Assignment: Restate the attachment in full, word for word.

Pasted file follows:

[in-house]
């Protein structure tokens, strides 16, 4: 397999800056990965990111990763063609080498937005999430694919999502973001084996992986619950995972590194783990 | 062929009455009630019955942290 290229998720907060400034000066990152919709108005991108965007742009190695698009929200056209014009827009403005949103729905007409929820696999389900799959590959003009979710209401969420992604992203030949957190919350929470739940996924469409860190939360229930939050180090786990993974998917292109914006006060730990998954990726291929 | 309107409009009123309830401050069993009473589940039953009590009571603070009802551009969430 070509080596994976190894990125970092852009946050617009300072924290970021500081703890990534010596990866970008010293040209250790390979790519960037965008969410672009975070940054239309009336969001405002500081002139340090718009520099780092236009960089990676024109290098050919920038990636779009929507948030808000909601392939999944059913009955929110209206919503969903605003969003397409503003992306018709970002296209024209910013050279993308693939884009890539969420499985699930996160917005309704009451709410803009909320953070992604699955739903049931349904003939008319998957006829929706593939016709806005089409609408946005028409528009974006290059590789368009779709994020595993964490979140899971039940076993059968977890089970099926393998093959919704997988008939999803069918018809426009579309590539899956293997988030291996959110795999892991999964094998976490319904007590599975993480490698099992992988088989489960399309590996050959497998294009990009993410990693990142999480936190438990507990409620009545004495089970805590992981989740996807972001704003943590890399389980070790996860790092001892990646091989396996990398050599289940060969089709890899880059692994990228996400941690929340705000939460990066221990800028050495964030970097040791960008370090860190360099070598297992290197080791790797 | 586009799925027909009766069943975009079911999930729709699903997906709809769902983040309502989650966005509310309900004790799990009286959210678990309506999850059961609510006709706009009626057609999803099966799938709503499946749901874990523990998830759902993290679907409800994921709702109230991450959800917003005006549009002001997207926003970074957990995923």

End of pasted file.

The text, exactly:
[in-house]
């Protein structure tokens, strides 16, 4: 397999800056990965990111990763063609080498937005999430694919999502973001084996992986619950995972590194783990 | 062929009455009630019955942290 290229998720907060400034000066990152919709108005991108965007742009190695698009929200056209014009827009403005949103729905007409929820696999389900799959590959003009979710209401969420992604992203030949957190919350929470739940996924469409860190939360229930939050180090786990993974998917292109914006006060730990998954990726291929 | 309107409009009123309830401050069993009473589940039953009590009571603070009802551009969430 070509080596994976190894990125970092852009946050617009300072924290970021500081703890990534010596990866970008010293040209250790390979790519960037965008969410672009975070940054239309009336969001405002500081002139340090718009520099780092236009960089990676024109290098050919920038990636779009929507948030808000909601392939999944059913009955929110209206919503969903605003969003397409503003992306018709970002296209024209910013050279993308693939884009890539969420499985699930996160917005309704009451709410803009909320953070992604699955739903049931349904003939008319998957006829929706593939016709806005089409609408946005028409528009974006290059590789368009779709994020595993964490979140899971039940076993059968977890089970099926393998093959919704997988008939999803069918018809426009579309590539899956293997988030291996959110795999892991999964094998976490319904007590599975993480490698099992992988088989489960399309590996050959497998294009990009993410990693990142999480936190438990507990409620009545004495089970805590992981989740996807972001704003943590890399389980070790996860790092001892990646091989396996990398050599289940060969089709890899880059692994990228996400941690929340705000939460990066221990800028050495964030970097040791960008370090860190360099070598297992290197080791790797 | 586009799925027909009766069943975009079911999930729709699903997906709809769902983040309502989650966005509310309900004790799990009286959210678990309506999850059961609510006709706009009626057609999803099966799938709503499946749901874990523990998830759902993290679907409800994921709702109230991450959800917003005006549009002001997207926003970074957990995923």